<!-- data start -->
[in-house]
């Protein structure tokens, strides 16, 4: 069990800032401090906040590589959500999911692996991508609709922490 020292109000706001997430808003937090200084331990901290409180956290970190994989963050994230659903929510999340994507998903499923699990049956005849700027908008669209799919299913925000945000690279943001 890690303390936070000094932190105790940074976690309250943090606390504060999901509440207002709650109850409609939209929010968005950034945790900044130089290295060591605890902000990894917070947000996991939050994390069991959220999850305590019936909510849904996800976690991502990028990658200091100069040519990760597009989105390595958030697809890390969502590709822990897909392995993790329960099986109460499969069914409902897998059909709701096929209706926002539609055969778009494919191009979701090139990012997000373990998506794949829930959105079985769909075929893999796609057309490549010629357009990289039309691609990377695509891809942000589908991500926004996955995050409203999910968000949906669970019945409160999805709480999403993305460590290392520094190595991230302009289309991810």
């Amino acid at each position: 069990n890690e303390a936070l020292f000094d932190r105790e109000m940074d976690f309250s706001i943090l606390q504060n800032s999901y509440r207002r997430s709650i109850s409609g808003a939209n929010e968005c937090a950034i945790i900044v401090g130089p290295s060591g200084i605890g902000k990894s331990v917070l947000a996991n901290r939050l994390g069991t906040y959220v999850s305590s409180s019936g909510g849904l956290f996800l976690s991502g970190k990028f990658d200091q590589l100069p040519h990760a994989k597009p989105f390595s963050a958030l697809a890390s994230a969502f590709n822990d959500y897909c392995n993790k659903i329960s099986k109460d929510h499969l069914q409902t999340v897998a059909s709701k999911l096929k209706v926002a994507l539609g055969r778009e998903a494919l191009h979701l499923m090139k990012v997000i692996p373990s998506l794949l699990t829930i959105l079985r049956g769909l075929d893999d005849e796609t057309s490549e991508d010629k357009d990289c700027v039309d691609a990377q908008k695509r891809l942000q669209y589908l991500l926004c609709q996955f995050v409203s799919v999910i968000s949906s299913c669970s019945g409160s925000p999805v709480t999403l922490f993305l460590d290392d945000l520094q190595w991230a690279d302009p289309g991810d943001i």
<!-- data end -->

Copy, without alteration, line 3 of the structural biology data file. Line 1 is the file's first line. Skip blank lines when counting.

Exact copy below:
């Amino acid at each position: 069990n890690e303390a936070l020292f000094d932190r105790e109000m940074d976690f309250s706001i943090l606390q504060n800032s999901y509440r207002r997430s709650i109850s409609g808003a939209n929010e968005c937090a950034i945790i900044v401090g130089p290295s060591g200084i605890g902000k990894s331990v917070l947000a996991n901290r939050l994390g069991t906040y959220v999850s305590s409180s019936g909510g849904l956290f996800l976690s991502g970190k990028f990658d200091q590589l100069p040519h990760a994989k597009p989105f390595s963050a958030l697809a890390s994230a969502f590709n822990d959500y897909c392995n993790k659903i329960s099986k109460d929510h499969l069914q409902t999340v897998a059909s709701k999911l096929k209706v926002a994507l539609g055969r778009e998903a494919l191009h979701l499923m090139k990012v997000i692996p373990s998506l794949l699990t829930i959105l079985r049956g769909l075929d893999d005849e796609t057309s490549e991508d010629k357009d990289c700027v039309d691609a990377q908008k695509r891809l942000q669209y589908l991500l926004c609709q996955f995050v409203s799919v999910i968000s949906s299913c669970s019945g409160s925000p999805v709480t999403l922490f993305l460590d290392d945000l520094q190595w991230a690279d302009p289309g991810d943001i």